- 5 bunches of fresh field spinach, trimmed & washed or 30oz (851gr) prepped baby spinach leaves.
- 1 Tbs extra virgin olive oil
- 2 large leeks, white and pale green parts only, halved lengthwise, sliced crosswise, washed well and drained
- 2 garlic cloves, minced
- coarse sea salt and freshly ground pepper
- 1/4 tsp freshly ground nutmeg
- 3/4 cup (178ml) crumbled feta cheese
- 1 package (17.3 oz or 490gr) frozen phyllo dough, thawed
- 1 cup (8oz or 227gr) unsalted butter, melted and kept warm
- In a large skillet, heat 1/4 cup water over medium high.
- Working in batches, add spinach and cook, tossing, until completely wilted, 6-8 minutes. Transfer to a colander to drain, pressing out as much water as possible.
- Wipe skillet clean. and return it to the same burner over medium heat,
- Add oil and cook leeks until softened, stirring occasionally, 6-8 minutes.
- Stir in garlic, season with salt and pepper, and cook until fragrant, about 1 minute.
- Stir in nutmeg and transfer mixture to a food processor; add spinach and pulse until coarsely chopped.
- Transfer to a bowl and fold in feta.
- Preheat oven to 375 F,(190C) with racks in upper and lower thirds.
- On a clean work surface, lay stack of phyllo sheets flat between damp paper towels.
- Place one sheet flat on work surface, leaving remaining sheets covered to prevent them from drying out as you work.
- Brush with melted butter. Place a second phyllo sheet on top; brush with butter. Cut lengthwise into four strips, each about 3 inches wide.
- Working with one strip at a time, place 2 tablespoons spinach mixture at one end, in a corner. Fold corner over to form a small triangle.
- Fold the triangle over again onto dough; continue folding until strip is rolled into a layered triangle. Trim excess with a paring knife to form a neat triangle.
- Brush triangle with butter; place on a parchment-lined baking sheet. Repeat process with remaining strips and dough.
- Bake until golden, rotating sheets halfway through, 20-25 minutes. Transfer to wire racks. Serve warm or at room temperature.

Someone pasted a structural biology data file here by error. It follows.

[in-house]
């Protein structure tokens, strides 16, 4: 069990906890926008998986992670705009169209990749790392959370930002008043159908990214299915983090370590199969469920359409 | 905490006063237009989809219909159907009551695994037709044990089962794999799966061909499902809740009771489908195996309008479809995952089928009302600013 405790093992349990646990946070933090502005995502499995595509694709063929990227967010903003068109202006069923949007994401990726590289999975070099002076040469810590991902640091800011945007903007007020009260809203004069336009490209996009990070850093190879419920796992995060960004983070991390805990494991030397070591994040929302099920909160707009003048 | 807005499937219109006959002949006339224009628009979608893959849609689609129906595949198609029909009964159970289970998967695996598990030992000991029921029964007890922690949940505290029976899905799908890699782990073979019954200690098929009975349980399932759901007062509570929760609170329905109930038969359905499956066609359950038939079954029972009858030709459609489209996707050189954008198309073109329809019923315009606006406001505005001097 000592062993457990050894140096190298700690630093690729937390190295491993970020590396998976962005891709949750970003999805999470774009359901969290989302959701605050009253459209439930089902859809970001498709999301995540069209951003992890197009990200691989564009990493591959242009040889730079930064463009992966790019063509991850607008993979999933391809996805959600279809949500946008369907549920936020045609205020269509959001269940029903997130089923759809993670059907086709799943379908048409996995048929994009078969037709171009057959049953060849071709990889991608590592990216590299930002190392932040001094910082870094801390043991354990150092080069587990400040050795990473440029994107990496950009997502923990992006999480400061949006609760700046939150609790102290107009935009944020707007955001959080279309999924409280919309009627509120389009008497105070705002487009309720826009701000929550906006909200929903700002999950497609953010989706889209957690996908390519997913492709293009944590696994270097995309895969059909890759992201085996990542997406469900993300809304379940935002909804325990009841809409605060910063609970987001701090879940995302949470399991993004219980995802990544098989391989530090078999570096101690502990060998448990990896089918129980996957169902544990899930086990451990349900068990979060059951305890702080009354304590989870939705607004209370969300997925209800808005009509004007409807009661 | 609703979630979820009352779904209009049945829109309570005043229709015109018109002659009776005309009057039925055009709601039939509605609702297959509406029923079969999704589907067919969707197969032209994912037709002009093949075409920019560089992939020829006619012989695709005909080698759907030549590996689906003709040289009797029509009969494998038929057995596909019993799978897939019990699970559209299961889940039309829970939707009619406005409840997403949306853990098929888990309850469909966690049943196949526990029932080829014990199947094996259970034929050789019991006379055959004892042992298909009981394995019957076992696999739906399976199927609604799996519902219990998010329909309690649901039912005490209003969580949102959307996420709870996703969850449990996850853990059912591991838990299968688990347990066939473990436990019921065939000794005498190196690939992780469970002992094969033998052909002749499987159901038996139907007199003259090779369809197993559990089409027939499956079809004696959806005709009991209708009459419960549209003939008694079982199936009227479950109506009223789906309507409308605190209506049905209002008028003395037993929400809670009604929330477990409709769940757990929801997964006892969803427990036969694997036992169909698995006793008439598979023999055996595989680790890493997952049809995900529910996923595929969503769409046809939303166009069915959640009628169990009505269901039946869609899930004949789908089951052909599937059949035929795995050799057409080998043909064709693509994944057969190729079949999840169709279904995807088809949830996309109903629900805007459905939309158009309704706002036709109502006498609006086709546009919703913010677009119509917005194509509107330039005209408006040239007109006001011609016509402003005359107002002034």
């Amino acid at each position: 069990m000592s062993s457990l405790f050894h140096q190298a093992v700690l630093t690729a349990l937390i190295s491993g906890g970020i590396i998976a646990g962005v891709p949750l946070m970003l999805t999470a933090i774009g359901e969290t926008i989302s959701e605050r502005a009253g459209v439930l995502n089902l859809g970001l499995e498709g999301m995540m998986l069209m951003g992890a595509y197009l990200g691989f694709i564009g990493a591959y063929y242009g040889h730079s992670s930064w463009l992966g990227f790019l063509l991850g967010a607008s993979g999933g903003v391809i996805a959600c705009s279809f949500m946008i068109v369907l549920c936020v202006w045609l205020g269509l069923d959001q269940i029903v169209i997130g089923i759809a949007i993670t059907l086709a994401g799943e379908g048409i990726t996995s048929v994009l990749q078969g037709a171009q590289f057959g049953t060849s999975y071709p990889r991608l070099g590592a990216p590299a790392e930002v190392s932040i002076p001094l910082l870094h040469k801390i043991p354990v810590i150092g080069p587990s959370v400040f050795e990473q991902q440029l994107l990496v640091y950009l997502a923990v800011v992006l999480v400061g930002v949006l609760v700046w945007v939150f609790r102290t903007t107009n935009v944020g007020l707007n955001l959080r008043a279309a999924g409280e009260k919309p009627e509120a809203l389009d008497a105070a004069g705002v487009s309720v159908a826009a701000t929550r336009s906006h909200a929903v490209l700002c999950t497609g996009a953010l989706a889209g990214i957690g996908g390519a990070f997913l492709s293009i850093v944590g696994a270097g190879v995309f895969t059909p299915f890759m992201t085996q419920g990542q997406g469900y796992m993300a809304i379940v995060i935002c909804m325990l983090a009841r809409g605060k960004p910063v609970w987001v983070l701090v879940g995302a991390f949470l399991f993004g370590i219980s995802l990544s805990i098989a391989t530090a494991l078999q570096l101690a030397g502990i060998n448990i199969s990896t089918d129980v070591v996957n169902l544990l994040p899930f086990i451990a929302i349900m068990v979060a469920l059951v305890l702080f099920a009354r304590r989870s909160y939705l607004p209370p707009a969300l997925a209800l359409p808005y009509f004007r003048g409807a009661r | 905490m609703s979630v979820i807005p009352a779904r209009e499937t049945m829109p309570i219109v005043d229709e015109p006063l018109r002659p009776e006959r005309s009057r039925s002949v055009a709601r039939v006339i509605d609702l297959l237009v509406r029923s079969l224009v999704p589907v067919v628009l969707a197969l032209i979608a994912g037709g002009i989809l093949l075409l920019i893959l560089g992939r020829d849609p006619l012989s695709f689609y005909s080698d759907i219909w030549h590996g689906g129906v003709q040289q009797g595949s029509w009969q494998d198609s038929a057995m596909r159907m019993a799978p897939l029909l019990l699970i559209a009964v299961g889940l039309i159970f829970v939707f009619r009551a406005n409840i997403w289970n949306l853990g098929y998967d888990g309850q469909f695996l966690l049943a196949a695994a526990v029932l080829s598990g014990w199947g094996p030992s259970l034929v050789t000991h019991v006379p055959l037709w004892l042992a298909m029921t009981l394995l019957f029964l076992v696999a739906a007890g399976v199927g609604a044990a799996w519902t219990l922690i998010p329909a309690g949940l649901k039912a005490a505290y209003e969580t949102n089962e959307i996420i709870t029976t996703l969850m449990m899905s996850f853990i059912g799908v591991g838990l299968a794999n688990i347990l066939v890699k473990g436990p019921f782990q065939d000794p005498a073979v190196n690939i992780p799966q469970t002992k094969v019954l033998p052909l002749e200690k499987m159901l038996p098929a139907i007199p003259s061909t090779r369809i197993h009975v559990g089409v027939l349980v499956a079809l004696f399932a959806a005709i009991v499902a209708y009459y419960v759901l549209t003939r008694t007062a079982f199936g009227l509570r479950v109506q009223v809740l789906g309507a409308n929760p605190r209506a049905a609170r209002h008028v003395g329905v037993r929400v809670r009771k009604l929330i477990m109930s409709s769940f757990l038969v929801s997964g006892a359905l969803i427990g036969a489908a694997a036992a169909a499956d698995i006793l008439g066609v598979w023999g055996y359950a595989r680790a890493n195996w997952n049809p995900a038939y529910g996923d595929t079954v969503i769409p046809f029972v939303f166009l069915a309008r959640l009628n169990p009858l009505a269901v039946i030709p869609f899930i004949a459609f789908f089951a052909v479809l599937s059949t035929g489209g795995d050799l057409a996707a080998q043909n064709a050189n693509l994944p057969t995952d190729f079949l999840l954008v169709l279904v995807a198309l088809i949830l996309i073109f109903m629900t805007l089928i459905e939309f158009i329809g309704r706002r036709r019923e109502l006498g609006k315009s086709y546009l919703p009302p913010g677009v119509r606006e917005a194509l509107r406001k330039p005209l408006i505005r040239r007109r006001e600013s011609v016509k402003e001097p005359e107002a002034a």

- note: can be prepared through step 4 up to 3 months ahead (do not brush formed triangles with butter); freeze until firm, then transfer to resealable plastic bags. To proceed, brush with butter and bake without thawing, as directed in the recipe.
- These can be prepared through step 4 up to 3 months ahead (do not brush formed triangles with butter); freeze until firm, ten transfer to resealable plastic bags. To proceed, brush with butter and bake without thawing, as directed in the recipe.
North Meets South
Pimento Cheese is something that eluded my understanding. I think most of my friends in my youth used to buy it the way you bought onion dip with chips. But when Vicky made this version from the Lee Brothers, which was adapted from their recipe in The New York Times, both my Southern husband and my Northern self could hardly stop slathering it on our favorite sourdough crackers. While it is considered a Southern specialty, its history actually goes back to…..New York! Newly imported pimentos from Spain collided with some upstate farmers’ version of French Neufchâtel, and then cream cheese manufacturers took over. Early versions came in little jars that we re-used for juice glasses. The concoction slid South when enterprising farmers there grabbed an economic opportunity by growing their own pimentos, smart cooks added cheddar and mayo — and what’s been called “Carolina Caviar” was born. I, for one, am thrilled it’s crept its way back into Northern hearts.